Monday, October 27, 2008

Case Study: Using Analytics to Identify Business Opportunities

Today's case study comes to us from Sigma Marketing Group, a full-service database marketing firm. They've highlighted work they've done for their client, Greater Rochester Enterprise (GRE) helping them with regional economic development programs. I like this one because it incorporates analytics and cleverly uses data to generate a successful program.

The Challenge
GRE is a regional economic development organization supported by a team of private and public sector leaders dedicated to improving economic performance in the Rochester, New York Finger Lakes region. Its primary goals are to:
  • retain and expand existing business;
  • professionally market the region as a competitive, vibrant, and high-profile place for business location and growth;
  • support business attraction, expansion, entrepreneurship, and innovation by collaborating with local businesses, universities, not-for-profit organizations, and government leaders.
Because of Rochester’s rich history of thriving high-tech companies, GRE determined that the region was best suited to attract three types of industries:
  • Fuel Cell
  • Biotechnology
  • Optics
To that end, they approached SIGMA Marketing Group with the following challenge:
Focusing on these three industries, help us identify companies across the country that are likely to:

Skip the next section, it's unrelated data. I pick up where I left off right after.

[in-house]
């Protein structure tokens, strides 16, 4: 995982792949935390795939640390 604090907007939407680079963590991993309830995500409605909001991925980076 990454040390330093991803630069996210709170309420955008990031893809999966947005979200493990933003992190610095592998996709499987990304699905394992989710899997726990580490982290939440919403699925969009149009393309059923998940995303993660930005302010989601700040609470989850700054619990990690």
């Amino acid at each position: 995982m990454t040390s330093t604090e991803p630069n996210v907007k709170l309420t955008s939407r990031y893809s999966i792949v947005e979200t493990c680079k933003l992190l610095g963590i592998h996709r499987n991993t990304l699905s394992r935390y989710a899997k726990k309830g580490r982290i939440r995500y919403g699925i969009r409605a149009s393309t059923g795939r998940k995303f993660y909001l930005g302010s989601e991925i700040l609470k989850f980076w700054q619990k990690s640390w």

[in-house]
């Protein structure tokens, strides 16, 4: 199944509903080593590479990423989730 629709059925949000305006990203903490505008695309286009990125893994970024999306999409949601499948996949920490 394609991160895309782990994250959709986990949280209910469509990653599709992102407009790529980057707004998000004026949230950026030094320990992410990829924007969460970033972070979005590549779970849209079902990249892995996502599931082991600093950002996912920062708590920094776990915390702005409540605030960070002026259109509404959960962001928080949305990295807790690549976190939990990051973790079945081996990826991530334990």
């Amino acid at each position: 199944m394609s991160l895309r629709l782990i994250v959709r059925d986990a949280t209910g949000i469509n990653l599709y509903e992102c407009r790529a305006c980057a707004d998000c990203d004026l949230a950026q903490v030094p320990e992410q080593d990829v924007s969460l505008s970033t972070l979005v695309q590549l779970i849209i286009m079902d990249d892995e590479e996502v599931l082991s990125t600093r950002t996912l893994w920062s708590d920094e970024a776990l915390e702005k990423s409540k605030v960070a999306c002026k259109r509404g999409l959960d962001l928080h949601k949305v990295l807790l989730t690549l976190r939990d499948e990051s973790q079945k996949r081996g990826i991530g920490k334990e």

• Expand operations
  • Consider Rochester as a potential site for expansion
The Breakthrough
SIGMA developed an analytic-based direct marketing program with the following methodology:
  • The Lists: Build search criteria, customize lists from a variety of sources, then target decision-makers in the three industries across the country.
  • The Mailer: Create a cost-effective, compelling direct mail piece that includes specific information on why the company should consider Rochester for its expansion needs. Specifically, SIGMA created bi-fold brochures that were customized for each industry.
  • The Data: Include an attractive offer in the piece that would entice the recipient to:
    • Log onto a new GRE Web page
    • Provide self-reported data via a simple online questionnaire
  • The Offer: For those recipients willing to go to the site, GRE provided them with:
    • A free S.W.O.T. analysis (Strengths, Weaknesses, Opportunities, and Threats) written by a leader in the recipient’s industry.
    • A link to a website that allowed recipients to choose amongst several business-related gifts or charitable contributions.
  • The Analytical Model: SIGMA then created a model that analyzed the results into three categories:
    • Alert: These are highly qualified prospects who should be called immediately.
    • Semi-Alert: These are qualified prospects who should be called within 30 days.
    • Future Contact: These prospects are not qualified for immediate follow-up, but should be contacted on an as-needed basis.
The Win
“SIGMA designed an effective direct mail campaign that yielded double our projected response. In addition, the self-reported data incorporated in this campaign delivered insightful quantitative research that has helped us further refine our marketing efforts.”


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